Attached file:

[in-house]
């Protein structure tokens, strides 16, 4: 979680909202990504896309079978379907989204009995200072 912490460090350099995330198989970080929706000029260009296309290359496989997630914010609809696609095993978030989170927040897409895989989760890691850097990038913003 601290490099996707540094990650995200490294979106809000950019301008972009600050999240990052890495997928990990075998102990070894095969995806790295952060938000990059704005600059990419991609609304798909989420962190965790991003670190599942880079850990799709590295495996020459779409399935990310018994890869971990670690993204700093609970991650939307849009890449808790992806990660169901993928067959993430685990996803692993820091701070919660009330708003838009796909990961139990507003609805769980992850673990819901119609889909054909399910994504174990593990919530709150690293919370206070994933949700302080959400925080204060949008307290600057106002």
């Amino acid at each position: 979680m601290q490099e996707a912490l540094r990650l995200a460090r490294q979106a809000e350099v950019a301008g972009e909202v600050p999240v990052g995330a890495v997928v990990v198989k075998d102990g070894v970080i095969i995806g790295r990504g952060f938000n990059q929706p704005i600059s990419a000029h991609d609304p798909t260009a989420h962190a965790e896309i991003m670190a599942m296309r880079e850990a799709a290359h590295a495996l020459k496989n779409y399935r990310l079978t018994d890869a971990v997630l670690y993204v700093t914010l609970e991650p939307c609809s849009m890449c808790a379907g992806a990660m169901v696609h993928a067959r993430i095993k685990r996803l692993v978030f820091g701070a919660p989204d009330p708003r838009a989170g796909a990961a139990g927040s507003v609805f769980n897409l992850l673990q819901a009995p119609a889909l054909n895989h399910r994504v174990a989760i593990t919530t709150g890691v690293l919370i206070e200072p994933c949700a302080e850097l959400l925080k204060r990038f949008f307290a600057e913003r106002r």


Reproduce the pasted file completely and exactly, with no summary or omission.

[in-house]
């Protein structure tokens, strides 16, 4: 979680909202990504896309079978379907989204009995200072 912490460090350099995330198989970080929706000029260009296309290359496989997630914010609809696609095993978030989170927040897409895989989760890691850097990038913003 601290490099996707540094990650995200490294979106809000950019301008972009600050999240990052890495997928990990075998102990070894095969995806790295952060938000990059704005600059990419991609609304798909989420962190965790991003670190599942880079850990799709590295495996020459779409399935990310018994890869971990670690993204700093609970991650939307849009890449808790992806990660169901993928067959993430685990996803692993820091701070919660009330708003838009796909990961139990507003609805769980992850673990819901119609889909054909399910994504174990593990919530709150690293919370206070994933949700302080959400925080204060949008307290600057106002």
């Amino acid at each position: 979680m601290q490099e996707a912490l540094r990650l995200a460090r490294q979106a809000e350099v950019a301008g972009e909202v600050p999240v990052g995330a890495v997928v990990v198989k075998d102990g070894v970080i095969i995806g790295r990504g952060f938000n990059q929706p704005i600059s990419a000029h991609d609304p798909t260009a989420h962190a965790e896309i991003m670190a599942m296309r880079e850990a799709a290359h590295a495996l020459k496989n779409y399935r990310l079978t018994d890869a971990v997630l670690y993204v700093t914010l609970e991650p939307c609809s849009m890449c808790a379907g992806a990660m169901v696609h993928a067959r993430i095993k685990r996803l692993v978030f820091g701070a919660p989204d009330p708003r838009a989170g796909a990961a139990g927040s507003v609805f769980n897409l992850l673990q819901a009995p119609a889909l054909n895989h399910r994504v174990a989760i593990t919530t709150g890691v690293l919370i206070e200072p994933c949700a302080e850097l959400l925080k204060r990038f949008f307290a600057e913003r106002r």